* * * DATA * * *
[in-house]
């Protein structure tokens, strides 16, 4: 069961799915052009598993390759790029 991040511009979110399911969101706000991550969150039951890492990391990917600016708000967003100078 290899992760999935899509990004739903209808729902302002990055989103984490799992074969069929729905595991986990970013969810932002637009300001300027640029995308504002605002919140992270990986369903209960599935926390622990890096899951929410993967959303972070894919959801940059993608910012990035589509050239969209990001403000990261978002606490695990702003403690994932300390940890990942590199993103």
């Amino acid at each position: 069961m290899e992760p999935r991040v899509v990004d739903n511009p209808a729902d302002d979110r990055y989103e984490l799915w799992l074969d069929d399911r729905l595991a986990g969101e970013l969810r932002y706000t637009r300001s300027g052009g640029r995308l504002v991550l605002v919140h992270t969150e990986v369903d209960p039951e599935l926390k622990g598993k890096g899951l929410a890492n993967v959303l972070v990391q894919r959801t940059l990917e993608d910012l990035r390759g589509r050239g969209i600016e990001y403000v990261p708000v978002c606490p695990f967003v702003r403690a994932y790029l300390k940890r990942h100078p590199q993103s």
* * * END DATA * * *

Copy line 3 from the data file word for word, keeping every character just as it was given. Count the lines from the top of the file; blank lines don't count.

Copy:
């Amino acid at each position: 069961m290899e992760p999935r991040v899509v990004d739903n511009p209808a729902d302002d979110r990055y989103e984490l799915w799992l074969d069929d399911r729905l595991a986990g969101e970013l969810r932002y706000t637009r300001s300027g052009g640029r995308l504002v991550l605002v919140h992270t969150e990986v369903d209960p039951e599935l926390k622990g598993k890096g899951l929410a890492n993967v959303l972070v990391q894919r959801t940059l990917e993608d910012l990035r390759g589509r050239g969209i600016e990001y403000v990261p708000v978002c606490p695990f967003v702003r403690a994932y790029l300390k940890r990942h100078p590199q993103s």